Did I sum that up nicely?  I sure hope so because I’m not going to say anything more about it for the simple reason that there was never anything to say about it in the first place.  We – the temporary fragments of splintered Mind – created this mess so the last thing any of us needs is an extended highlights reel.  You may protest that philosophy and metaphysics cannot change the very real dangers bearing down upon us as we continue to toxify our own habitat and imperil our increasingly tenuous coexistence and you would be right.  But I would counter that idealism is impotent.  As far as real “solutions” are concerned, the situation is quite hopeless.  And it is hopeless precisely because our minds are splintered and no one viewpoint is any more valid than the next.  I, too, am very guilty of expressing the subjective in objective terms.  Let’s start with the most common example of this confusion: as soon as I decide that some belief systems, words and behaviors are good while others are bad, I have abandoned the realm of objectivity or, if you prefer, the realm of unvarnished reality.  Whenever I use a collective pronoun like “we” to take ownership of what are actually personal viewpoints and morals, I willfully confuse the map with the territory and encourage seemingly kindred spirits to do the same.  The territory does not possess characteristics that are open to debate: it is what it is.  So while I would love to believe that at the heart of all sentient beings lies a core of wisdom and compassion, I’m afraid this has the characteristics of a pipe dream.  Buddha Nature might just be the snake oil of the East.  When I take a humanitarian position with an authoritative air, I am basically implying that love, compassion, empathy, charity, cooperation, kindness and spirituality are intrinsically good while selfishness, greed, hatred, cruelty and hedonism are intrinsically bad.   But since only fragments of fractured Mind can make such value judgments, there can never be anything like a consensus.  I feel the way I do as a result of countless influences: family, friends, culture, religion, philosophy, science, ad infinitum.  If I want to bolster a particular point, I will frequently quote others more illustrious than I in order to seemingly validate my position.  If you’ve followed my blog for any length of time, you’ve already seen me co-opt the words of Alan Watts, Chogyam Trungpa, the Dalai Lama and Thich Nhat Hanh, among others.  All of these individuals espouse a worldview that has wisdom and compassion at its core.  And they are all far more adept than I at making these subjective viewpoints seem as though they were unquestionable and objectively factual.  But alas…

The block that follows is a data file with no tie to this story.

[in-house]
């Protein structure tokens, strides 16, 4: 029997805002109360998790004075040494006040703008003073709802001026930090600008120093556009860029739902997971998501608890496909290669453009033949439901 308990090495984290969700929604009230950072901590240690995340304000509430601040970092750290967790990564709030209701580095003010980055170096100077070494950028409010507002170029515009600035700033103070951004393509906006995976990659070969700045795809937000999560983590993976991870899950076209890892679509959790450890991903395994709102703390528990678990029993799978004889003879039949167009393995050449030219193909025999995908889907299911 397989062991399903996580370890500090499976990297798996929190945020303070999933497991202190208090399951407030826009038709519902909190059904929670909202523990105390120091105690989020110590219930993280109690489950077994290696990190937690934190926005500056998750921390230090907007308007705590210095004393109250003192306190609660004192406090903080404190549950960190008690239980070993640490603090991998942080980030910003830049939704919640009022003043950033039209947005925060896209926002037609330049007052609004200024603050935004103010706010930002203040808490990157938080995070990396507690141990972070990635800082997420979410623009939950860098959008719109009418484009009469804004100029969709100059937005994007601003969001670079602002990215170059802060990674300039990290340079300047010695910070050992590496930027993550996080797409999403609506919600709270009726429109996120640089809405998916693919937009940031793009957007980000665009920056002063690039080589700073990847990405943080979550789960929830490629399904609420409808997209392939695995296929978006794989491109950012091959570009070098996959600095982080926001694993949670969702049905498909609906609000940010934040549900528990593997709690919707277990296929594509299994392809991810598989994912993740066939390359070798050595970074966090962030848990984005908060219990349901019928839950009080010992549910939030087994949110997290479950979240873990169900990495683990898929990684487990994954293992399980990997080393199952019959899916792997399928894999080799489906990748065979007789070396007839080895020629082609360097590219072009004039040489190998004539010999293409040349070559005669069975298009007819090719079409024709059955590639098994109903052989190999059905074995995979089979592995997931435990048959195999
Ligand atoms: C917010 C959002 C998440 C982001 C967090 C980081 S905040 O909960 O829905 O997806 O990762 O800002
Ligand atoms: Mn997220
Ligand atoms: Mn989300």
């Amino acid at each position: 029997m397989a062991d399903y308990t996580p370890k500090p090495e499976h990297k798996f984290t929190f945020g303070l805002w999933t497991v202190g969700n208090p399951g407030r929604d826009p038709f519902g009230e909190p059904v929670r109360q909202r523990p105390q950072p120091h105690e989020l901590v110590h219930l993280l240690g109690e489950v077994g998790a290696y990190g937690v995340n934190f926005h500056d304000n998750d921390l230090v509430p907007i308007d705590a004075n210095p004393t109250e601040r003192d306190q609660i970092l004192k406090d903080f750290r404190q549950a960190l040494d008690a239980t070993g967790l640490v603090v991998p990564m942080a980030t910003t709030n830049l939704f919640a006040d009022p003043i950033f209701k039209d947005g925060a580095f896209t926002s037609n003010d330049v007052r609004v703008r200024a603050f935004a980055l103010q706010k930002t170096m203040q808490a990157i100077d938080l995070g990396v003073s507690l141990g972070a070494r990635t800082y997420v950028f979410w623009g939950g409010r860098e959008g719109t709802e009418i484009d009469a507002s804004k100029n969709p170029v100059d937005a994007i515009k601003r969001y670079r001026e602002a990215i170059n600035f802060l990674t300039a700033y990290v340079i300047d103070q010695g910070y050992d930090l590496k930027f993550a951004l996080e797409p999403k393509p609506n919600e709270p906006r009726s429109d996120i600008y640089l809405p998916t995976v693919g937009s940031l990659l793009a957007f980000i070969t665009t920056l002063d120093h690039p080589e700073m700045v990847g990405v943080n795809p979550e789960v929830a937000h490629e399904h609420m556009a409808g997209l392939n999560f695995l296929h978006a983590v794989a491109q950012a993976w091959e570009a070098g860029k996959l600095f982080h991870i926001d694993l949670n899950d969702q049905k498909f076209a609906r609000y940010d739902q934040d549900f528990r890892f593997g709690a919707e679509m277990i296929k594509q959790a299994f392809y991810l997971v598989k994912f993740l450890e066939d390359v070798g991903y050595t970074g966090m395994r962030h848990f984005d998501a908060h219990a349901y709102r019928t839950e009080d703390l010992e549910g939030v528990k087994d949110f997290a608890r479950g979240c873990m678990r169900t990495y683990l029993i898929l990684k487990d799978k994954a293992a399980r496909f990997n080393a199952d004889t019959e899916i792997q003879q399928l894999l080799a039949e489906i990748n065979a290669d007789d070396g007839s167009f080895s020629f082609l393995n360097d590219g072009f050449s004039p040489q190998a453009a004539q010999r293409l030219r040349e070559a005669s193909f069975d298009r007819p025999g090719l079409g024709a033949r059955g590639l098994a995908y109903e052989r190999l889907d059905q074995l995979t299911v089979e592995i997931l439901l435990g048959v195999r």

Imagine you find yourself engaged in a heated debate with someone whose worldview is the diametric opposite of compassionate wisdom.  You explain to them that what they espouse and how they live is of no help to anyone else and might actually engender suffering in those whose only crime is trying to live their lives in peace.  This individual might very well (and justifiably) react by shrugging his shoulders and saying, “So what?”  He will see your St. Francis and raise you an Ayn Rand.  You see, there are just as many anti-social scholars and literary masters working in the service of egotism as there are those who dedicate their words to the promotion of love and empathy and peace.  Who is right?  Who is wrong?  Such questions can only be answered subjectively; objectively, there is no right and wrong.  If, for instance, a person feels compelled to advance the cause of “white supremacy” because this notion seems to be given airtight validity by some of Nietzsche’s dissertations, how can I objectively counter this position by citing the works of opposite-minded thinkers whose views are just as subjective?  I know, I know: by imagining Rand and Nietzsche* as the philosophical muses of the survival-of-the-fittest set, I am giving most of them FAR too much intellectual credit.  Sean Hannity serves the same purpose for those who bristle at big words.  But no matter where they find their inspiration, they would probably view my position that compassion and empathy are essential virtues to be foolish.  Naïve.  Self-defeating.  Are they wrong?  Not necessarily; but then, neither am I.